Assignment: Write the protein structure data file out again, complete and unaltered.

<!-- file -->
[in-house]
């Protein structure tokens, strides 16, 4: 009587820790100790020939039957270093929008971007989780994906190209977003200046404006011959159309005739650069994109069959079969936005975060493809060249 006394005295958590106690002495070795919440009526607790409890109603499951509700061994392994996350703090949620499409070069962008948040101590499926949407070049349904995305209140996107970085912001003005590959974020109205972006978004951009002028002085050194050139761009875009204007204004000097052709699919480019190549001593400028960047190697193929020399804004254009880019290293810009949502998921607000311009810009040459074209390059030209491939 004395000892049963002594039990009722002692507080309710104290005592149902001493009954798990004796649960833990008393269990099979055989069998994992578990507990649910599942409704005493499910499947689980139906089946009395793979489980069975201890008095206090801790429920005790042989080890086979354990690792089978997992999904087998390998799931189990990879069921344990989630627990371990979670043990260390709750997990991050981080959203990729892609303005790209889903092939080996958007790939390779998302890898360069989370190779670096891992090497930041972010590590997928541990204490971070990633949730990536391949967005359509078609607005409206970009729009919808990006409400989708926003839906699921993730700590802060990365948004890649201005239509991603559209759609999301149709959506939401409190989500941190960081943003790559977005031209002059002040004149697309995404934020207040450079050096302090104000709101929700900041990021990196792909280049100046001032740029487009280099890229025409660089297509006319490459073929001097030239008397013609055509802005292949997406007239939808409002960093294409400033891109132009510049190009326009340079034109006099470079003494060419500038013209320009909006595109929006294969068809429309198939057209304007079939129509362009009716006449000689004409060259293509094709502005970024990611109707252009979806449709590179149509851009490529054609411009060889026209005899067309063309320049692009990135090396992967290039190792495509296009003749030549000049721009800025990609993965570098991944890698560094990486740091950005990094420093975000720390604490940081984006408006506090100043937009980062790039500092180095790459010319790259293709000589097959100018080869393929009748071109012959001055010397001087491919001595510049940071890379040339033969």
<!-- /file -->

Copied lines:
[in-house]
């Protein structure tokens, strides 16, 4: 009587820790100790020939039957270093929008971007989780994906190209977003200046404006011959159309005739650069994109069959079969936005975060493809060249 006394005295958590106690002495070795919440009526607790409890109603499951509700061994392994996350703090949620499409070069962008948040101590499926949407070049349904995305209140996107970085912001003005590959974020109205972006978004951009002028002085050194050139761009875009204007204004000097052709699919480019190549001593400028960047190697193929020399804004254009880019290293810009949502998921607000311009810009040459074209390059030209491939 004395000892049963002594039990009722002692507080309710104290005592149902001493009954798990004796649960833990008393269990099979055989069998994992578990507990649910599942409704005493499910499947689980139906089946009395793979489980069975201890008095206090801790429920005790042989080890086979354990690792089978997992999904087998390998799931189990990879069921344990989630627990371990979670043990260390709750997990991050981080959203990729892609303005790209889903092939080996958007790939390779998302890898360069989370190779670096891992090497930041972010590590997928541990204490971070990633949730990536391949967005359509078609607005409206970009729009919808990006409400989708926003839906699921993730700590802060990365948004890649201005239509991603559209759609999301149709959506939401409190989500941190960081943003790559977005031209002059002040004149697309995404934020207040450079050096302090104000709101929700900041990021990196792909280049100046001032740029487009280099890229025409660089297509006319490459073929001097030239008397013609055509802005292949997406007239939808409002960093294409400033891109132009510049190009326009340079034109006099470079003494060419500038013209320009909006595109929006294969068809429309198939057209304007079939129509362009009716006449000689004409060259293509094709502005970024990611109707252009979806449709590179149509851009490529054609411009060889026209005899067309063309320049692009990135090396992967290039190792495509296009003749030549000049721009800025990609993965570098991944890698560094990486740091950005990094420093975000720390604490940081984006408006506090100043937009980062790039500092180095790459010319790259293709000589097959100018080869393929009748071109012959001055010397001087491919001595510049940071890379040339033969």